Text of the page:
Is the feeble Joshua tree near the driveway, like the saguaro was? Just wondering if it is the effect of the radiation from a dark surface nearby at night.

  7. dimmsdale says:

    Bmaz, condolences on the loss of Grandma. I have a couple of snake plants here in my tenement slum that originated in a little hospital get-well arrangement given to my (very) late grandmother in the 1950s, so I’m aware of the impact of a loss of that kind of elder plant companionship. Hope we can get a grip on climate change soon, but I have my doubts on that. Again, condolences.

  8. Peterr says:

    Requiescat in pace, Grandma Prickly.

    And peace as well to the rest of the Prickly family, especially the Prickly Bmaz.

  9. dcturtle says:

    sorry Bmaz. Though this will probably raise your ire, here is a funeral prayer for you: “May the loss cause reflection that temporarily makes you behave nicer to people who aren’t as wise as you.”

    [Welcome back to emptywheel. Please use the same username and email address each time you comment so that community members get to know you. You published your last comment as “dc-turtle” which is not the same as “dcturtle.” Please pick a name and stick with it. Thanks. /~Rayne]

    • theartistvvv says:

      Do you have an actual cite for that “funeral prayer” or did you just make that offensive shite up?

      I wanna be clear on why I am ignoring you in the future.

  10. Chetnolian says:

    Ever since I have been visiting in Phoenix, primarily Mesa, when I think of ArizonaI think saguaros. I wonder if when they are in an urban area, surrounded by tarmac as Gandma Prickly clearly was, they are extra vulnerable. And as the other place I visit is mentioned at the top of this thread (Austin TX) I have been very aware of how bad this summer has been. And my friend in Austin’s complaints about how high the electric bill is because of the air conditioning have caused me to recognise a vicious circle; global heating causes very hot summers, very hot summers mean more electricity used, means more fossil fuel use, means more Co2, means more hot summers. Why does not every house in Phoenix have solar panels on the roof to help create its own electricity to drive the aircon? (And yes in cool damp Blighty I have panels, though no aircon). Panels are, or were last year still very rare in Phoenix, all that sunshine going to waste.

    As to F1 in Singapore I am growing to quite like the circuit tho obviously it is quite different to the best and most typical F1 circuits. At least it is visually preferable to all that garish paint on some. And it does seem to test the drivers and cars. It appears the Red Bull is bottoming and if the floor is on the tarmac all the tyres and aerodynamics become a bit extra! Adds some spice.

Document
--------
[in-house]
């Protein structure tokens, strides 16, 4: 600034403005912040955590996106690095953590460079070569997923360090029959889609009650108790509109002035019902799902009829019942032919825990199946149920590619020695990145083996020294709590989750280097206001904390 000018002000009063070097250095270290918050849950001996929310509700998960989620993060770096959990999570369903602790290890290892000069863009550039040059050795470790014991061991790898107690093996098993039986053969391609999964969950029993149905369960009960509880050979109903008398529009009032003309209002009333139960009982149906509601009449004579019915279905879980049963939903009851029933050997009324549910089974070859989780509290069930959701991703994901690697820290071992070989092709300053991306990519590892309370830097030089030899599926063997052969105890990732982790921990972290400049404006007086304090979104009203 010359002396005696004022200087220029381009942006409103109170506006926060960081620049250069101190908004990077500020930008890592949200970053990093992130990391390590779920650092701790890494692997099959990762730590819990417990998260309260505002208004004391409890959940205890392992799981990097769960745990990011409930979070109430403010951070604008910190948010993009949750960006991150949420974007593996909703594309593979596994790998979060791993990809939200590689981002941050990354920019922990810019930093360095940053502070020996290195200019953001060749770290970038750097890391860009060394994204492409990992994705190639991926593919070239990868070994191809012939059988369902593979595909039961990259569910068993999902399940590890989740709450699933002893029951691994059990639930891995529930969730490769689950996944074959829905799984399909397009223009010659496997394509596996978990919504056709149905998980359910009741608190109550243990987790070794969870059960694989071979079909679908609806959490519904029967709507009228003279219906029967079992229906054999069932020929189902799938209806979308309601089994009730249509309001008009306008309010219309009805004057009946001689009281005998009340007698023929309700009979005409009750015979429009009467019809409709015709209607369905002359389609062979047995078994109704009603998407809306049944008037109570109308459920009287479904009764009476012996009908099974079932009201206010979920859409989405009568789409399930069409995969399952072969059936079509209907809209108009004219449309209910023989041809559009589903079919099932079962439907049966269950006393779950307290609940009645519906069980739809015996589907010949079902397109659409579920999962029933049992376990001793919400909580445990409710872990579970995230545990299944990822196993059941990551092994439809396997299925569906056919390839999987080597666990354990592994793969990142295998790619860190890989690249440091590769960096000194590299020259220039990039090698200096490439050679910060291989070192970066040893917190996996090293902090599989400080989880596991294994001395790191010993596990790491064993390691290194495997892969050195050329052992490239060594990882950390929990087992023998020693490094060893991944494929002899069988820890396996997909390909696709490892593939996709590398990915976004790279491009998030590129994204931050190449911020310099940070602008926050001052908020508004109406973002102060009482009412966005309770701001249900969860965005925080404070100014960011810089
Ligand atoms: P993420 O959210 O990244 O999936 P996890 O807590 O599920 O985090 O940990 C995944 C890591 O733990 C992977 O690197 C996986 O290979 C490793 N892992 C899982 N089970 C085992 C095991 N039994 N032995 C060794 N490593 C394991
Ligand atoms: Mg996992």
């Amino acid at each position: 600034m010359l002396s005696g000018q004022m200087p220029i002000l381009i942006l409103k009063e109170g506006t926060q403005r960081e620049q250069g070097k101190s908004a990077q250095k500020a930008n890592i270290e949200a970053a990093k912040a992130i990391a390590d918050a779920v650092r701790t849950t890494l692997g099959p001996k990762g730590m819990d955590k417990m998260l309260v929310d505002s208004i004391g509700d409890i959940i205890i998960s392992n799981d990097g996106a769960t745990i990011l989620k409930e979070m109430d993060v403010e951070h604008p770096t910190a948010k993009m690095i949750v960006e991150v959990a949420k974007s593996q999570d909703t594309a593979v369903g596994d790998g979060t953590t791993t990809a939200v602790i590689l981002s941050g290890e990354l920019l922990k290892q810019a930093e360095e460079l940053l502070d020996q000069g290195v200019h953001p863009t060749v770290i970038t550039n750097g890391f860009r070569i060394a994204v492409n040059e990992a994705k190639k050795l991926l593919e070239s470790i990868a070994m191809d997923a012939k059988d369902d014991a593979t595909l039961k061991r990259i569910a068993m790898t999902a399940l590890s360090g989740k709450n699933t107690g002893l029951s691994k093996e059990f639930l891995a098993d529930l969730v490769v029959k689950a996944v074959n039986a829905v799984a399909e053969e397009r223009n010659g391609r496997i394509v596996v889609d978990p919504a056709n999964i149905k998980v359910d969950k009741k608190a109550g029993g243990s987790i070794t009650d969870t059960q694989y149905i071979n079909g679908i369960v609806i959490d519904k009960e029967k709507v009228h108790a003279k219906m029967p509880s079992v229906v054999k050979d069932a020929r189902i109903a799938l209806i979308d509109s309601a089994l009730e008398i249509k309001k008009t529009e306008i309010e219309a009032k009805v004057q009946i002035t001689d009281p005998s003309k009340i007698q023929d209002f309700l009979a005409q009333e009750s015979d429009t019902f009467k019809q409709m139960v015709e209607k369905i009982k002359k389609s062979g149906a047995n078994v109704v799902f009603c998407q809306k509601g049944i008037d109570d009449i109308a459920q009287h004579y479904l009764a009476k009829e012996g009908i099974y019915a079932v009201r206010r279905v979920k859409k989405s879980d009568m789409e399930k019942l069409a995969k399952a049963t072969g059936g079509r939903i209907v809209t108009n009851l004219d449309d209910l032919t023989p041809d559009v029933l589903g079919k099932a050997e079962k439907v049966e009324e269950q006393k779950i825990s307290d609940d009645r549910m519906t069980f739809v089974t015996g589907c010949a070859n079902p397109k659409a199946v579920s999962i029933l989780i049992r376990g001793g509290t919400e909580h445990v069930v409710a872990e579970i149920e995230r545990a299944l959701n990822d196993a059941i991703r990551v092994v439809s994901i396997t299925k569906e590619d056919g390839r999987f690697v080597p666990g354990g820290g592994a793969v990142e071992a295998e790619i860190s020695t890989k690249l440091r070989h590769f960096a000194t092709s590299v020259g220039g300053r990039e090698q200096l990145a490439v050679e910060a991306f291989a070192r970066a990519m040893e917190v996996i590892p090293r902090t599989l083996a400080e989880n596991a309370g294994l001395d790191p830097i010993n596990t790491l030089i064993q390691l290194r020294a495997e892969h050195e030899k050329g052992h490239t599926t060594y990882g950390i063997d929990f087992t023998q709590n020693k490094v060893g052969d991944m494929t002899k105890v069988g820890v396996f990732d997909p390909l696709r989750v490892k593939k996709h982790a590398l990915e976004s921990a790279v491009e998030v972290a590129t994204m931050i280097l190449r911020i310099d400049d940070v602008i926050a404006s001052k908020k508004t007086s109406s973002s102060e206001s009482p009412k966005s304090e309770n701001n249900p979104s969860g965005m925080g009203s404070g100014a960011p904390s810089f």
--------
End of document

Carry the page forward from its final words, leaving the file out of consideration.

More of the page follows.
• earlofhuntingdon says:

      Yes, I’ve noticed that the states one would expect to have the most solar and wind energy sources often have pathetically little of it. Southern California, Imperial, and the Central Valley. Much of Texas and Florida. AZ and NM. Much of the Midwest could benefit from wind turbines, OK and Nebraska come to mind.

      Energy monopolies seem to consider additional sources of energy a threat rather than an opportunity, just as they consider necessary maintenance a threat to their ability to throw profits back to shareholders. They spend loads of lobbying money to keep it at bay.

      • Chetnolian says:

        On the other thread I have been told Texas is quite good for large solar farms. But I was talking about individual property solar which works well even in damp UK but which I almost never see in the USA. I have always found that strange in places such as Phoenix where the sun is up and not obscured for the majority of the year. I have to confess it works best with a battery and I dare not admit on this site what make of battery I have!

  11. ExRacerX says:

    Sorry to learn of Grandma’s demise, bmaz.

    Yeah, the Southwest has been a real oven this year, and my wife & I made the (expensive!) switch from evaporative cooler to refrigerated air because of it—15 degrees cooler inside when it’s almost 100 outside just wasn’t cutting it. Now we’re feeling a bit guilty, but a little guilt at 72 degrees doesn’t feel so bad.

  12. FrankM78 says:

    Speaking of heat, I remember reading about the town in Australia named Coober Pedy. It is an opal mining area. There are underground homes, some very comfortable looking, and cooler to live in. Will this be the status symbol of the future for those wealthy enough to build underground in Arizona?

  13. bgThenNow says:

    It’s so sad. We are losing our river and surrounds. My friends in the water authority say all the riparian area, all the trees and critters will be gone in 20 years. The cultural impact of the loss is hard to imagine.

    We are not capable of change fast enough to outrun the climate change, which has been responsible for all the prior extinctions. The fossil record of our time will contain the nuclear marker and plastic, which never go away.

    Rest in memory.

  14. Yogarhythms says:

    RIP Grandma Prickly. I was hiking at Skyline Park Buckeye AZ this past Labor Day and noticed several dead Saguaros and lots of browning Creosote. Unusual to so many plants sun burnt looking in the desert this year. Mike Tyson says “Everyone has a plan until you get hit in the face”. Deserts are hot and plan for heat but I think this year the heat punching the desert won.

  15. Lawnboy says: